New to security in general. We have a third party service which runs on SQL server host and under Local System. Since it is running under Local System, they have always given sysadmin privilege to [NT AUTHORITY\SYSTEM] on older server.

When a new server was getting build we request if you could use a service account to run the service so that permission can be granted to that specific account instead of a build in account and for whatever reason the application team does not seem to have figured out a way to make it work. Now they are asking if we could go back to giving [NT AUTHORITY\SYSTEM] permission again.

So my options/questions

  1. Grant sysadmin to [NT AUTHORITY\SYSTEM]. Probably the worst option, but I am more interested in knowing what the industry standard is about this. Does any compliance like SOX or PCI ban this?
  2. Grant more granular permission to [NT AUTHORITY\SYSTEM]. This is what I will try to do first.

So I would like know about what others do in terms of [NT AUTHORITY\SYSTEM] in SQL Server and what SOX, PCI etc compliance best practices are.


  • Do you have to follow any of these regulations or are you just looking to match an industry standard compliance to have your bases covered? What version is the new SQL Server? Commented Jan 11, 2018 at 20:20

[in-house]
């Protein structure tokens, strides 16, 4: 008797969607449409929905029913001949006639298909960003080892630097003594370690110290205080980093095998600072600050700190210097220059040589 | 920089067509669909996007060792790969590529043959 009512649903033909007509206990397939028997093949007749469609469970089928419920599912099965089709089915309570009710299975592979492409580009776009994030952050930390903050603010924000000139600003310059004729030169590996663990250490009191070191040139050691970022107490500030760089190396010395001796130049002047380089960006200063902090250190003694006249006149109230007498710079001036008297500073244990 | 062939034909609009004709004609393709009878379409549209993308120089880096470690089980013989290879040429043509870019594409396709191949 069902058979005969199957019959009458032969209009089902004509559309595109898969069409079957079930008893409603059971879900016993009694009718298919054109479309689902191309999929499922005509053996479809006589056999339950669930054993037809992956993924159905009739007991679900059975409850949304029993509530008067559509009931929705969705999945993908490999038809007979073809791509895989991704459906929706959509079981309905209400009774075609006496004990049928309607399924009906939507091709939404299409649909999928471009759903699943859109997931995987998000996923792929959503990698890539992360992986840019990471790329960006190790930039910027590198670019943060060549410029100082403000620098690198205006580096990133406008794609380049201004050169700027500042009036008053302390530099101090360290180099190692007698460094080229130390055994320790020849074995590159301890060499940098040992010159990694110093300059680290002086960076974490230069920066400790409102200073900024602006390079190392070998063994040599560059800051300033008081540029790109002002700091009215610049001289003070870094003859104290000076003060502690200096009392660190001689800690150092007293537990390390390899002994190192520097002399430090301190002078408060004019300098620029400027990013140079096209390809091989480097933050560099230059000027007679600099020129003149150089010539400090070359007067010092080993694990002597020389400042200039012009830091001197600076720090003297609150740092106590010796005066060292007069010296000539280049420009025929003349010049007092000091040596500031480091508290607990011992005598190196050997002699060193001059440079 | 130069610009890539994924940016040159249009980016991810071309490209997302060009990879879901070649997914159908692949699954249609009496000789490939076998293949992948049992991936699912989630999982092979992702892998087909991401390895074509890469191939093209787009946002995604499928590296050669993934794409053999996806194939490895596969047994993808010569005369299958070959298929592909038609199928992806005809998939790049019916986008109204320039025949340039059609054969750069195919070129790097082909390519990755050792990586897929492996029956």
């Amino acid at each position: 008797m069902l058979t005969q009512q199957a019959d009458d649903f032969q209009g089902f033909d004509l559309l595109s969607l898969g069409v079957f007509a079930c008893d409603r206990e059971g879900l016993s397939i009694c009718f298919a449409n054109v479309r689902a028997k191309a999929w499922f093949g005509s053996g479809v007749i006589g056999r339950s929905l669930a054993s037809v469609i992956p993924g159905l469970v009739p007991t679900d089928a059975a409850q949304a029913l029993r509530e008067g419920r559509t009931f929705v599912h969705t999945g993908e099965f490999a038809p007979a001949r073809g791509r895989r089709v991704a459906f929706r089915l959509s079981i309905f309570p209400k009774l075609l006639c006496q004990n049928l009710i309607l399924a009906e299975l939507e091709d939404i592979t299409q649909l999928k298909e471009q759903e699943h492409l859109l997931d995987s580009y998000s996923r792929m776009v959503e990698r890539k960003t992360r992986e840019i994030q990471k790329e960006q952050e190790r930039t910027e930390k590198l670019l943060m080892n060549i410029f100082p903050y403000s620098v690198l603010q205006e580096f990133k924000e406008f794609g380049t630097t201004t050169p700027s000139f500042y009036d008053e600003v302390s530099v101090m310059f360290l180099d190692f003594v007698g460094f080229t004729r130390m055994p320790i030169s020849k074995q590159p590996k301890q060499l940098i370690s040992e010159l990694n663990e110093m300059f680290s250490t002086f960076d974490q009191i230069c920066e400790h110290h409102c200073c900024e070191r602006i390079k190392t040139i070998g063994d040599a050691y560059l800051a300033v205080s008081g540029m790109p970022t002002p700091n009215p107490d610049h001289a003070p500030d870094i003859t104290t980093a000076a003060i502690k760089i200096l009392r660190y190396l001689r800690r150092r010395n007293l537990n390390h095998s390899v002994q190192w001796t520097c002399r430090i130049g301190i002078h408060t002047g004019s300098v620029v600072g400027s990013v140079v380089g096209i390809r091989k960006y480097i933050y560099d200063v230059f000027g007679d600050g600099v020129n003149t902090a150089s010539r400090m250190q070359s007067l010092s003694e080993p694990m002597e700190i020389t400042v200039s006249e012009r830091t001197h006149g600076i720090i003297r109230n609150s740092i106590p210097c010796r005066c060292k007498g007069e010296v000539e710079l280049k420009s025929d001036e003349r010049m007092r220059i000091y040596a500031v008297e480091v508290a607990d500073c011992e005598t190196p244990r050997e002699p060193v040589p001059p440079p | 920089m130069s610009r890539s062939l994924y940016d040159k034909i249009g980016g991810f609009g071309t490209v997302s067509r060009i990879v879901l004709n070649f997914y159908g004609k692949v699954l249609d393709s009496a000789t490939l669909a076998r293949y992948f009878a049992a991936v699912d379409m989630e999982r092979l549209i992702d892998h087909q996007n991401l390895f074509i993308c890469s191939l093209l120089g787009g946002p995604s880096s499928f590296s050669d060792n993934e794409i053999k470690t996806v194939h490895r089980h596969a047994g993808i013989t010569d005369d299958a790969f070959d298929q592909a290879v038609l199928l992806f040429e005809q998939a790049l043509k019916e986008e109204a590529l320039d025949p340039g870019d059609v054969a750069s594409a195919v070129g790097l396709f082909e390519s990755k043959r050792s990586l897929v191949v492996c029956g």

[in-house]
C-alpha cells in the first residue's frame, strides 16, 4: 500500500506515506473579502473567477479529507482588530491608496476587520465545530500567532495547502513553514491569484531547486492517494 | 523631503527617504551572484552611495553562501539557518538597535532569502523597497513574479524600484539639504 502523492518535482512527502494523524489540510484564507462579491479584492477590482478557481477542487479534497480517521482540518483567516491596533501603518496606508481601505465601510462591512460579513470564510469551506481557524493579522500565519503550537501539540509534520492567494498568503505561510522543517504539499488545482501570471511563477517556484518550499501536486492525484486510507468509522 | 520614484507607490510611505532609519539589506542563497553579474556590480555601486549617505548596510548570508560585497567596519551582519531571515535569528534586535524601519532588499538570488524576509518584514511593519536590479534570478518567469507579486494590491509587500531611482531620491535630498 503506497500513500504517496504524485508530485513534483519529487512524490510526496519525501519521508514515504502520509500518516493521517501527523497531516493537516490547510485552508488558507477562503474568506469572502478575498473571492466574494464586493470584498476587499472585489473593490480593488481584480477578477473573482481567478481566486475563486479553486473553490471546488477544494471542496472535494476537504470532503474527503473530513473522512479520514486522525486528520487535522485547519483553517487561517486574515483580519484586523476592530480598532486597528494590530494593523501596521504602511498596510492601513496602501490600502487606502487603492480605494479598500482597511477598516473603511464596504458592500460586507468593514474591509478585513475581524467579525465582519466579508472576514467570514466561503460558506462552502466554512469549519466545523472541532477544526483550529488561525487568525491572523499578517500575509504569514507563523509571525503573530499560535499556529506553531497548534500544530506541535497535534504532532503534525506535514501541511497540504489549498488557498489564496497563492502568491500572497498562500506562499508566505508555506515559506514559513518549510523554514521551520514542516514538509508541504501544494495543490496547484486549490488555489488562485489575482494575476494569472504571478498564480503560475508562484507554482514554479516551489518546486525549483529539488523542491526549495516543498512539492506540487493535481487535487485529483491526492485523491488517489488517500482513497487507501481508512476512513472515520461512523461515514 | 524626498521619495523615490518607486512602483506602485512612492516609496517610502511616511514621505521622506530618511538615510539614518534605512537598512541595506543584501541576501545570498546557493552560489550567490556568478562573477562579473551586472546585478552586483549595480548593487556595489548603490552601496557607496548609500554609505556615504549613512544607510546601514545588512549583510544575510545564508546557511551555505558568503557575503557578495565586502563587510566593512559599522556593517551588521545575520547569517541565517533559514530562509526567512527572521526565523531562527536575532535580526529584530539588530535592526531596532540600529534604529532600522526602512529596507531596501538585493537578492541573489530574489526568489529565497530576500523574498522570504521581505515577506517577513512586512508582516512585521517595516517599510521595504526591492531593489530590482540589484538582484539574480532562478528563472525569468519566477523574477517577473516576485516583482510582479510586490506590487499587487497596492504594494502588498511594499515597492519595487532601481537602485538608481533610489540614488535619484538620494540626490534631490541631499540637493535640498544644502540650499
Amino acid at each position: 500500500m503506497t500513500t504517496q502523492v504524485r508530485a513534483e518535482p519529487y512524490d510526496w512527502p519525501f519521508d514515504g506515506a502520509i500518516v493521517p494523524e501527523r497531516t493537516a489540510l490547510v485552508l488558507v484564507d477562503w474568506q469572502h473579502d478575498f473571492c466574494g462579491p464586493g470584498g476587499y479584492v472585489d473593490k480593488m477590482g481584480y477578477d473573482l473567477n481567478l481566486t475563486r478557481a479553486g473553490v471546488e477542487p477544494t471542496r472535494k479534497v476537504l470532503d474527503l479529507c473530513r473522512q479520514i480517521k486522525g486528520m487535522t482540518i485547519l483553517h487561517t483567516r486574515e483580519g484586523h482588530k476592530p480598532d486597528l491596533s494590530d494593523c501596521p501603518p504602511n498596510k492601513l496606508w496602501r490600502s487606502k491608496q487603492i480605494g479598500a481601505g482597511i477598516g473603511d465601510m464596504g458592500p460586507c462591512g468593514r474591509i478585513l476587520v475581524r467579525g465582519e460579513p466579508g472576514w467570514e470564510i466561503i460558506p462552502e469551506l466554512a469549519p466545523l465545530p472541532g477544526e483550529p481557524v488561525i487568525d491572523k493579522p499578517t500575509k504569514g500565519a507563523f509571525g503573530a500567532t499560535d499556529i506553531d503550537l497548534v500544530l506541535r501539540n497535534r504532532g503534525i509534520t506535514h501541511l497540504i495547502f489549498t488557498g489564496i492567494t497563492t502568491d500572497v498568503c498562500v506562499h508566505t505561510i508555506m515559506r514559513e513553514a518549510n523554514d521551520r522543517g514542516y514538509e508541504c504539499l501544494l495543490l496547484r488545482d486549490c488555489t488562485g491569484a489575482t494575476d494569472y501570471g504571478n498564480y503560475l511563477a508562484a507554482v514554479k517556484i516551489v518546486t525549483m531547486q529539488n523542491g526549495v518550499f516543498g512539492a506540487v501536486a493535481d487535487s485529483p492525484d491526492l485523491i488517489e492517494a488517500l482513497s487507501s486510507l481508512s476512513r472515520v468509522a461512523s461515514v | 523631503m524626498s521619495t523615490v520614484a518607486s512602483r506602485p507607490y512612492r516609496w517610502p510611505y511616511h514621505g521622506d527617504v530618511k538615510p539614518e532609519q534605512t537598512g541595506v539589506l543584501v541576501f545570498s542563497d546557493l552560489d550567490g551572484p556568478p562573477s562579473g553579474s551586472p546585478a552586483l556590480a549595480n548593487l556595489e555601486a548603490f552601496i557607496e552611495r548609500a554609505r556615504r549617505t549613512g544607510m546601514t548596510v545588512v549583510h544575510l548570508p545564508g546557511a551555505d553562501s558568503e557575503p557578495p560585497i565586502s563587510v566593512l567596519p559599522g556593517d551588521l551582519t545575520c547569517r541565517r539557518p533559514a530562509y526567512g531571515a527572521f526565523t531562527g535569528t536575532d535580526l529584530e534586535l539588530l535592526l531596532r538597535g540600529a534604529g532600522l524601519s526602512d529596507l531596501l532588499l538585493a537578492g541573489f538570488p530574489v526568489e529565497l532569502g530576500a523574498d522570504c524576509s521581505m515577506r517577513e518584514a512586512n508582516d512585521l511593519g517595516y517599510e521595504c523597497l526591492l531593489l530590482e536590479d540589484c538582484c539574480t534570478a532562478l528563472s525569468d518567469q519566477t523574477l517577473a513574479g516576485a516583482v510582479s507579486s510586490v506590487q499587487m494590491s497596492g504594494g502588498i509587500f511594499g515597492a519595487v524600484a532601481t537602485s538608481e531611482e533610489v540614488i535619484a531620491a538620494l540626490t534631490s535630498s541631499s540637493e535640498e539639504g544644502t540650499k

1 Answer 1


I assume this is some sort of IT management or monitoring agent, otherwise it shouldn't be running on your SQL Server.

If you don't run any other code as SYSTEM on the server, there's not really a lot of extra risk over and above running 3rd party code with Windows administrative privileges. If the service runs as any local administrator, it can get access to SQL Server.

If possible you should do both of:

1) Grant the service the least privileges is needs to run

2) Provision the login and grant permissions to the per-service SID instead of the service account.

So if the service is has a Name of 'someservice' (not DisplayName), create a login like:

create login [nt service\someservice] from windows

And grant the permissions to that. Then other services running under the same service account won't be able to connect to SQL Server.

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